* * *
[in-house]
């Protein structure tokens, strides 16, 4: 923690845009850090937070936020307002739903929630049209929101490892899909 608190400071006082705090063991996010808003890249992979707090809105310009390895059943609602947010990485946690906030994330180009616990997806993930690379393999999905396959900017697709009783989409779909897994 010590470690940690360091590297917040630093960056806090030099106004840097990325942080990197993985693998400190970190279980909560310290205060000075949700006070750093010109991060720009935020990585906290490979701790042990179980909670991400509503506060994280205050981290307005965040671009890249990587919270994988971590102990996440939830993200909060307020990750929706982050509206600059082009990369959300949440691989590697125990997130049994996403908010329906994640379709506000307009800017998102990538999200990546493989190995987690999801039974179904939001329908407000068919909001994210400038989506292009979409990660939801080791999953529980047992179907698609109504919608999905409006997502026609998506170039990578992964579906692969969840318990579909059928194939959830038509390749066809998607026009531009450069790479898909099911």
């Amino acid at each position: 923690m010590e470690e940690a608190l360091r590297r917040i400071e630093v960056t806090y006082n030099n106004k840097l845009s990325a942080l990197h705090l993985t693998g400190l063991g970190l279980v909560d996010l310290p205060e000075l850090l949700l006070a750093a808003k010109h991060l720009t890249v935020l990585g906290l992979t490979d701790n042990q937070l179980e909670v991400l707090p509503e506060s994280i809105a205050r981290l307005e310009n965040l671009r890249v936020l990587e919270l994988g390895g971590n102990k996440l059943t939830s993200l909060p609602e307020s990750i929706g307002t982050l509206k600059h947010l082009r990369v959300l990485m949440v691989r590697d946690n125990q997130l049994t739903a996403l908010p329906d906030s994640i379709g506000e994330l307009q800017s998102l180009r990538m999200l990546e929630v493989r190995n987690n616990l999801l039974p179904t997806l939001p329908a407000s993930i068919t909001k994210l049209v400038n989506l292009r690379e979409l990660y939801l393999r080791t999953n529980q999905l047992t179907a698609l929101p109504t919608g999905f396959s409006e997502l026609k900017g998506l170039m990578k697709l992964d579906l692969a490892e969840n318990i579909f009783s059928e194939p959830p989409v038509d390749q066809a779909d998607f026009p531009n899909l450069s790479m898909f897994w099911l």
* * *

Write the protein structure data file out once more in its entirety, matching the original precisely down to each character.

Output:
[in-house]
């Protein structure tokens, strides 16, 4: 923690845009850090937070936020307002739903929630049209929101490892899909 608190400071006082705090063991996010808003890249992979707090809105310009390895059943609602947010990485946690906030994330180009616990997806993930690379393999999905396959900017697709009783989409779909897994 010590470690940690360091590297917040630093960056806090030099106004840097990325942080990197993985693998400190970190279980909560310290205060000075949700006070750093010109991060720009935020990585906290490979701790042990179980909670991400509503506060994280205050981290307005965040671009890249990587919270994988971590102990996440939830993200909060307020990750929706982050509206600059082009990369959300949440691989590697125990997130049994996403908010329906994640379709506000307009800017998102990538999200990546493989190995987690999801039974179904939001329908407000068919909001994210400038989506292009979409990660939801080791999953529980047992179907698609109504919608999905409006997502026609998506170039990578992964579906692969969840318990579909059928194939959830038509390749066809998607026009531009450069790479898909099911």
């Amino acid at each position: 923690m010590e470690e940690a608190l360091r590297r917040i400071e630093v960056t806090y006082n030099n106004k840097l845009s990325a942080l990197h705090l993985t693998g400190l063991g970190l279980v909560d996010l310290p205060e000075l850090l949700l006070a750093a808003k010109h991060l720009t890249v935020l990585g906290l992979t490979d701790n042990q937070l179980e909670v991400l707090p509503e506060s994280i809105a205050r981290l307005e310009n965040l671009r890249v936020l990587e919270l994988g390895g971590n102990k996440l059943t939830s993200l909060p609602e307020s990750i929706g307002t982050l509206k600059h947010l082009r990369v959300l990485m949440v691989r590697d946690n125990q997130l049994t739903a996403l908010p329906d906030s994640i379709g506000e994330l307009q800017s998102l180009r990538m999200l990546e929630v493989r190995n987690n616990l999801l039974p179904t997806l939001p329908a407000s993930i068919t909001k994210l049209v400038n989506l292009r690379e979409l990660y939801l393999r080791t999953n529980q999905l047992t179907a698609l929101p109504t919608g999905f396959s409006e997502l026609k900017g998506l170039m990578k697709l992964d579906l692969a490892e969840n318990i579909f009783s059928e194939p959830p989409v038509d390749q066809a779909d998607f026009p531009n899909l450069s790479m898909f897994w099911l």